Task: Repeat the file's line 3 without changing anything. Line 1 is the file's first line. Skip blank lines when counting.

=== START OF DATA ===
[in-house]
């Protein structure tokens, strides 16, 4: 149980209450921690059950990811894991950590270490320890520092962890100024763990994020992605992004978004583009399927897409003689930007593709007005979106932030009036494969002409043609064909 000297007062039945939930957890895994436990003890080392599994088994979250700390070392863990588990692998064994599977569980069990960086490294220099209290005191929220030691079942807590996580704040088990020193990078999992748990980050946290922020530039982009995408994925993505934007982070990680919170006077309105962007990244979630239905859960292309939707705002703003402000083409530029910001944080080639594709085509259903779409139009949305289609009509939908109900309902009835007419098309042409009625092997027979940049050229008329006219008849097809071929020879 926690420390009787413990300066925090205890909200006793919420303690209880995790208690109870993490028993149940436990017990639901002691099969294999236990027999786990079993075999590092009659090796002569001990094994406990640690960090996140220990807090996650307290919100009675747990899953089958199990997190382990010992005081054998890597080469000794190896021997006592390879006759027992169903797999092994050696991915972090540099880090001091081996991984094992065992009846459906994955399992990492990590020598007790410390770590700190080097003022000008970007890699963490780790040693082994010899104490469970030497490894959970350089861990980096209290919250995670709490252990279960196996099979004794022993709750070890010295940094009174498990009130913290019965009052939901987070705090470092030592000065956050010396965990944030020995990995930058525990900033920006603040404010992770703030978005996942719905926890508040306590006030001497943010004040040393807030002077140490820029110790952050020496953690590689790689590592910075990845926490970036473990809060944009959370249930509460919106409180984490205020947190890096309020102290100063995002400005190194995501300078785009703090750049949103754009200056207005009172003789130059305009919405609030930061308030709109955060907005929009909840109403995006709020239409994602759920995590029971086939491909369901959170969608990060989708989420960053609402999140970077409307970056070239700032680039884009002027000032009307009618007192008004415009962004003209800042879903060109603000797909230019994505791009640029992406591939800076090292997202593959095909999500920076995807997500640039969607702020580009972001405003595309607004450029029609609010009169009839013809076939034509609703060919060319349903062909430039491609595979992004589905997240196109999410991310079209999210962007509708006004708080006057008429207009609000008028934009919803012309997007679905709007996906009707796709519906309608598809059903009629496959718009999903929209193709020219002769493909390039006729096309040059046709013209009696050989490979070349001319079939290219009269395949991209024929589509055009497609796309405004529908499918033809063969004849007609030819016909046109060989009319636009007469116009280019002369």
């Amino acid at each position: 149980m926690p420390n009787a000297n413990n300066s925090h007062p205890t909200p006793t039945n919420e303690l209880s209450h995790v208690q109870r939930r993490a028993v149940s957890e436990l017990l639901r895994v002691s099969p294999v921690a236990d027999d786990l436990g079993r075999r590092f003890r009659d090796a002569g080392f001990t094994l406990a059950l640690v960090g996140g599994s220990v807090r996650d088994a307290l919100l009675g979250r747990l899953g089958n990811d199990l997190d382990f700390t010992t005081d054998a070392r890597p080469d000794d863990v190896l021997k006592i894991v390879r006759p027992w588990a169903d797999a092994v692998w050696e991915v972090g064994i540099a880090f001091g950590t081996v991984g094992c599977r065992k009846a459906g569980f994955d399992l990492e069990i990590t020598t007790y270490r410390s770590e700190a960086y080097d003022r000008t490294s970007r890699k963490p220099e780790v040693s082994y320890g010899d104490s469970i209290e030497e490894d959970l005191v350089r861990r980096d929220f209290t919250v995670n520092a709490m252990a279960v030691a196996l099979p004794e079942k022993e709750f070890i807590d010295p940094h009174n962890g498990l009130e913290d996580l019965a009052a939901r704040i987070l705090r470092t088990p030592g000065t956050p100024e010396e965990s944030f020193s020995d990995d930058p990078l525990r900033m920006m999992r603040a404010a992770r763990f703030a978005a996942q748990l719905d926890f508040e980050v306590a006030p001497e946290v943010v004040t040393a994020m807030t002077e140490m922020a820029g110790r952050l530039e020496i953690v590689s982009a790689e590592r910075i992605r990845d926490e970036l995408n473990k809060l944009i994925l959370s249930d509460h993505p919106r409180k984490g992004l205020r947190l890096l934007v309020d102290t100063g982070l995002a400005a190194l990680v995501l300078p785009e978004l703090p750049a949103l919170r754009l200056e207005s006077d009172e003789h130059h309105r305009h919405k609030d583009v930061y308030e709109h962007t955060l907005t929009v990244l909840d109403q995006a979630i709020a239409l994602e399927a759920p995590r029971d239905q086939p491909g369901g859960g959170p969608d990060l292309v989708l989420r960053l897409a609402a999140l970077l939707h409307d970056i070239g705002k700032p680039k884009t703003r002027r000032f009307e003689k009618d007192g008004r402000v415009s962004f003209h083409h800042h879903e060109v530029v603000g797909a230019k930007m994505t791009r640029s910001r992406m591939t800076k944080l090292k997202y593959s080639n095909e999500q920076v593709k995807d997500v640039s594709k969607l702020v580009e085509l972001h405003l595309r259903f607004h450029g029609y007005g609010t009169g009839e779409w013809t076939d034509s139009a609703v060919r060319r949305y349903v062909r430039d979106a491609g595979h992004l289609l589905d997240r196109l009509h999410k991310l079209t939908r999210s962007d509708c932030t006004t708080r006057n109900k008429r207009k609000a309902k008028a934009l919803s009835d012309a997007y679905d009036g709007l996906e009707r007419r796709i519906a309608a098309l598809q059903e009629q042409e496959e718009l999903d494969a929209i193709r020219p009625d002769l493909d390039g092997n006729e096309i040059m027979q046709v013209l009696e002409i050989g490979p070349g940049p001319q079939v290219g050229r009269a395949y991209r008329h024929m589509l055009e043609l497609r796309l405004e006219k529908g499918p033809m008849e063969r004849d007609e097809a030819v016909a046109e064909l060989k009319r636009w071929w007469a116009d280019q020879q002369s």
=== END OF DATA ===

């Amino acid at each position: 149980m926690p420390n009787a000297n413990n300066s925090h007062p205890t909200p006793t039945n919420e303690l209880s209450h995790v208690q109870r939930r993490a028993v149940s957890e436990l017990l639901r895994v002691s099969p294999v921690a236990d027999d786990l436990g079993r075999r590092f003890r009659d090796a002569g080392f001990t094994l406990a059950l640690v960090g996140g599994s220990v807090r996650d088994a307290l919100l009675g979250r747990l899953g089958n990811d199990l997190d382990f700390t010992t005081d054998a070392r890597p080469d000794d863990v190896l021997k006592i894991v390879r006759p027992w588990a169903d797999a092994v692998w050696e991915v972090g064994i540099a880090f001091g950590t081996v991984g094992c599977r065992k009846a459906g569980f994955d399992l990492e069990i990590t020598t007790y270490r410390s770590e700190a960086y080097d003022r000008t490294s970007r890699k963490p220099e780790v040693s082994y320890g010899d104490s469970i209290e030497e490894d959970l005191v350089r861990r980096d929220f209290t919250v995670n520092a709490m252990a279960v030691a196996l099979p004794e079942k022993e709750f070890i807590d010295p940094h009174n962890g498990l009130e913290d996580l019965a009052a939901r704040i987070l705090r470092t088990p030592g000065t956050p100024e010396e965990s944030f020193s020995d990995d930058p990078l525990r900033m920006m999992r603040a404010a992770r763990f703030a978005a996942q748990l719905d926890f508040e980050v306590a006030p001497e946290v943010v004040t040393a994020m807030t002077e140490m922020a820029g110790r952050l530039e020496i953690v590689s982009a790689e590592r910075i992605r990845d926490e970036l995408n473990k809060l944009i994925l959370s249930d509460h993505p919106r409180k984490g992004l205020r947190l890096l934007v309020d102290t100063g982070l995002a400005a190194l990680v995501l300078p785009e978004l703090p750049a949103l919170r754009l200056e207005s006077d009172e003789h130059h309105r305009h919405k609030d583009v930061y308030e709109h962007t955060l907005t929009v990244l909840d109403q995006a979630i709020a239409l994602e399927a759920p995590r029971d239905q086939p491909g369901g859960g959170p969608d990060l292309v989708l989420r960053l897409a609402a999140l970077l939707h409307d970056i070239g705002k700032p680039k884009t703003r002027r000032f009307e003689k009618d007192g008004r402000v415009s962004f003209h083409h800042h879903e060109v530029v603000g797909a230019k930007m994505t791009r640029s910001r992406m591939t800076k944080l090292k997202y593959s080639n095909e999500q920076v593709k995807d997500v640039s594709k969607l702020v580009e085509l972001h405003l595309r259903f607004h450029g029609y007005g609010t009169g009839e779409w013809t076939d034509s139009a609703v060919r060319r949305y349903v062909r430039d979106a491609g595979h992004l289609l589905d997240r196109l009509h999410k991310l079209t939908r999210s962007d509708c932030t006004t708080r006057n109900k008429r207009k609000a309902k008028a934009l919803s009835d012309a997007y679905d009036g709007l996906e009707r007419r796709i519906a309608a098309l598809q059903e009629q042409e496959e718009l999903d494969a929209i193709r020219p009625d002769l493909d390039g092997n006729e096309i040059m027979q046709v013209l009696e002409i050989g490979p070349g940049p001319q079939v290219g050229r009269a395949y991209r008329h024929m589509l055009e043609l497609r796309l405004e006219k529908g499918p033809m008849e063969r004849d007609e097809a030819v016909a046109e064909l060989k009319r636009w071929w007469a116009d280019q020879q002369s």